41. Generally, I don’t give content away because it can undermine one’s credibility and compromise fees for other writers. Even after having published many cookbooks I’ve been asked to give recipes away for free, do extensive consulting work for large companies in exchange for the mention of my name, consult with restaurants in foreign cities in exchange for nothing more than the promise of a book signing (that one always kills me), or teach a 3-hour cooking class for free at a very famous and highly profitable food emporium (the idea being that I should be grateful for having been asked)–no expenses paid. When I first started out I did a lot of this for “exposure” but learned eventually that it didn’t pay off (I can’t think of an instance when it did).

    • Incredible that someone with your experience is still asked for these freebies, Julia! I guess it just means that people are brazen enough to ask, because someone’s always going to take them up on it.

      • Yes, there will always be someone who will accept. That’s why writers (in all genres) have been trying to spread the word that writers who accept small or no fees for work are bringing down the industry as a whole. It is giving the impression that writing is cheap and, in turn, the business is losing respect. Ultimately, It impacts writers’ livelihoods. I don’t know what the solution is or if there is one.

        • This was Amy’s ultimate message, Roberta. I think it is a valid one. The solution is education, and the gradual realization by newer writers that they have value.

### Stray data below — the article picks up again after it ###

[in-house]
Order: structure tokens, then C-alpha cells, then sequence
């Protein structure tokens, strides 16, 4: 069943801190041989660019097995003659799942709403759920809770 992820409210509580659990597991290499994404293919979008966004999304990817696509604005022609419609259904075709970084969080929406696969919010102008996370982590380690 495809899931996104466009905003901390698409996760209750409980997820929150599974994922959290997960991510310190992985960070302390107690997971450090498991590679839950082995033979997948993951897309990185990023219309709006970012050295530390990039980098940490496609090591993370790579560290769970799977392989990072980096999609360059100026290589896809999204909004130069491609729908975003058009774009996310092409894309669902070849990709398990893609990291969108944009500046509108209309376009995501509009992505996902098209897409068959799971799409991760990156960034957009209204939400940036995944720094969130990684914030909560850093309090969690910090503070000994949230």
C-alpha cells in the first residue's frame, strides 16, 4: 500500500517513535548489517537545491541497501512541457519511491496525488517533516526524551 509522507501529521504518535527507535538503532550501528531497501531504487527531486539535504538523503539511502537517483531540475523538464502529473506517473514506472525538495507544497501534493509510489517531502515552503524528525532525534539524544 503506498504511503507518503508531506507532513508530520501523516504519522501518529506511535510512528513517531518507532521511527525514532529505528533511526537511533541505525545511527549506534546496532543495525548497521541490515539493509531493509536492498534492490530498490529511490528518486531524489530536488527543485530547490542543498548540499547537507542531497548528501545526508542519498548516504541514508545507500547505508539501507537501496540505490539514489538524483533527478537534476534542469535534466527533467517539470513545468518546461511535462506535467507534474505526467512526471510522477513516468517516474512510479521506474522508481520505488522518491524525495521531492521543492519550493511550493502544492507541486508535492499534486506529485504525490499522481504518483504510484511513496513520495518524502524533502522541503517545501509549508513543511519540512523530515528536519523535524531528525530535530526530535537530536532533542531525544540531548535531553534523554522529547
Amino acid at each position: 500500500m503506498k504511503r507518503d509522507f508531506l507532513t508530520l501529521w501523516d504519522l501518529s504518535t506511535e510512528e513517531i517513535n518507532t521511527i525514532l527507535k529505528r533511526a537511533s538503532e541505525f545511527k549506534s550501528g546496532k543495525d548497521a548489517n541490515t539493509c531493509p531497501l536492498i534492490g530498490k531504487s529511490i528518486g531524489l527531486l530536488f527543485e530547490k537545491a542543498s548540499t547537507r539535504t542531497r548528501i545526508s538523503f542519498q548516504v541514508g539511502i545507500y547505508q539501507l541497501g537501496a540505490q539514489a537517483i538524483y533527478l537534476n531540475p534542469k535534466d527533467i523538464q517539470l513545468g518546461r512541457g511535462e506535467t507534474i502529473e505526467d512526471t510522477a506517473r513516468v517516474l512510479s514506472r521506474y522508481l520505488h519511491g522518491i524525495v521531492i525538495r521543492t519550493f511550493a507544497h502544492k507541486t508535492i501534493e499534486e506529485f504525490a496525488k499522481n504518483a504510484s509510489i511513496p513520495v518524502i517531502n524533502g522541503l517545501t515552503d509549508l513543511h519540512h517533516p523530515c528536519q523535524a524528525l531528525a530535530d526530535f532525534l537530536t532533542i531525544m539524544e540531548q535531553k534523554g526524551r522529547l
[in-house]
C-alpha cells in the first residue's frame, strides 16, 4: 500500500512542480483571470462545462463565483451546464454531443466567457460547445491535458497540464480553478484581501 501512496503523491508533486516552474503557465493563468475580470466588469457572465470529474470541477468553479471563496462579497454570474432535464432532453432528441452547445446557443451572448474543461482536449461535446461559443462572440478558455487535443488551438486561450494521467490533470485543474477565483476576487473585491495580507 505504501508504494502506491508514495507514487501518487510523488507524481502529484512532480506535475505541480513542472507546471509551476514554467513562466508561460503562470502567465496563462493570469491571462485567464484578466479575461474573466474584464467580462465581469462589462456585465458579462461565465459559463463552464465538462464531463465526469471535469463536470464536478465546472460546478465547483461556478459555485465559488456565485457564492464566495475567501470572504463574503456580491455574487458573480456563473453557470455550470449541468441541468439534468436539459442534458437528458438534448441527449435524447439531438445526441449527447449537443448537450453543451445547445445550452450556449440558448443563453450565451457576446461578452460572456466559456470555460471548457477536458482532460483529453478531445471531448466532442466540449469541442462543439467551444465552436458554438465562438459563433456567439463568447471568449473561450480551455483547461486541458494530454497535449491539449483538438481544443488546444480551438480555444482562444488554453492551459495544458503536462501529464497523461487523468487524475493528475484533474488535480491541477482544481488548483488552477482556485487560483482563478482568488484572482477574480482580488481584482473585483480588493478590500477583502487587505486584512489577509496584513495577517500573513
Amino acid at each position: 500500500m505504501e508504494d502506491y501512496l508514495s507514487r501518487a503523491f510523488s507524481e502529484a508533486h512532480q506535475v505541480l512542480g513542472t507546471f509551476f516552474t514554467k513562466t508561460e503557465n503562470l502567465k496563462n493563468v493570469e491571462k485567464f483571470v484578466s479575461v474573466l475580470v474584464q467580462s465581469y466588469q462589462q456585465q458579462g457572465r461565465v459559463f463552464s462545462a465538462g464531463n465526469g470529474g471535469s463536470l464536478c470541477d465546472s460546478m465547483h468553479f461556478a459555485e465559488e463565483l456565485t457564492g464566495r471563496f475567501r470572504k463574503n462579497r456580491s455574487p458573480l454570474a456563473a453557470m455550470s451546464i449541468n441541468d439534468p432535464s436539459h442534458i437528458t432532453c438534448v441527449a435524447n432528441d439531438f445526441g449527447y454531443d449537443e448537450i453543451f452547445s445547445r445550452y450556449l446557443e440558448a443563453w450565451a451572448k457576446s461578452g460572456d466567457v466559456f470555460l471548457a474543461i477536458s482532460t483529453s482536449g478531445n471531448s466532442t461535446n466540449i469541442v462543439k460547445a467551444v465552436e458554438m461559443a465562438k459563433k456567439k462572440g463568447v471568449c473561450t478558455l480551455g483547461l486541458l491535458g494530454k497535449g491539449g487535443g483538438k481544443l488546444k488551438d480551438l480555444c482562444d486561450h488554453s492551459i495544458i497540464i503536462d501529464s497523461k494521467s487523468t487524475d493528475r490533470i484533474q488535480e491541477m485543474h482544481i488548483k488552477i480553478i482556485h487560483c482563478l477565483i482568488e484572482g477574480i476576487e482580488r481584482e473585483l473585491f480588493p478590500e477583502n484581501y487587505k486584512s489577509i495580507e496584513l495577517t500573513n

42. I still contribute to Huffington Post for free and will for a while as long as I have the time and energy. It allows me to pick and choose my topics (which is fun), create discussion and get lots of exposure. Lots. After 2 years I feel like it is on the same level as my blog for me now – meaning, I have two platforms for which I can create the content I enjoy creating and they both keep my brain working – the content I produce for the two is completely different as is the readership, both which are good for me. Other than that, I have also spoken at a conference for no fee and no expenses paid. I have in the past created content for smallish websites for free hoping for exposure.

    That said, I’m pretty well done with that. After the first time I got paid for writing and paid for speaking I realized what I was worth. I’ve been approached to create content for a large on-line newspaper in the UK but for neither fee nor cost (of creating recipes) and to tell the truth I just don’t have the time anymore to do it for nothing. My time is better spent creating content to submit to platforms that pay and that is what I do now. I love to speak and teach but, again, I now know my worth and will not do it for free anymore unless it really is for a great cause.

    I think that the whole question does depend on where the person is in their “career” and if there is a career at all. If a blogger has no desire to be a professional writer, photographer or recipe developer and does it for fun, then why not. And if someone desires to develop a professional career then doing stuff for free may be necessary (exposure and resume/portfolio). But, as many say, if a platform does pay some contributers than it should pay all. But on the other hand, I submitted pieces to a magazine than contains mostly content sent in by readers (for free); but they do pay some professional contributers so I assume my pieces will be paid for. If not, then it is a no go for me now.

    • I guess you feel you are getting something of value from the HuffPo, Jamie. But after two years, it is THEY who are getting the value and they should pay you! Unfortunately, since I do not rule the world, nothing will change. Sorry about that.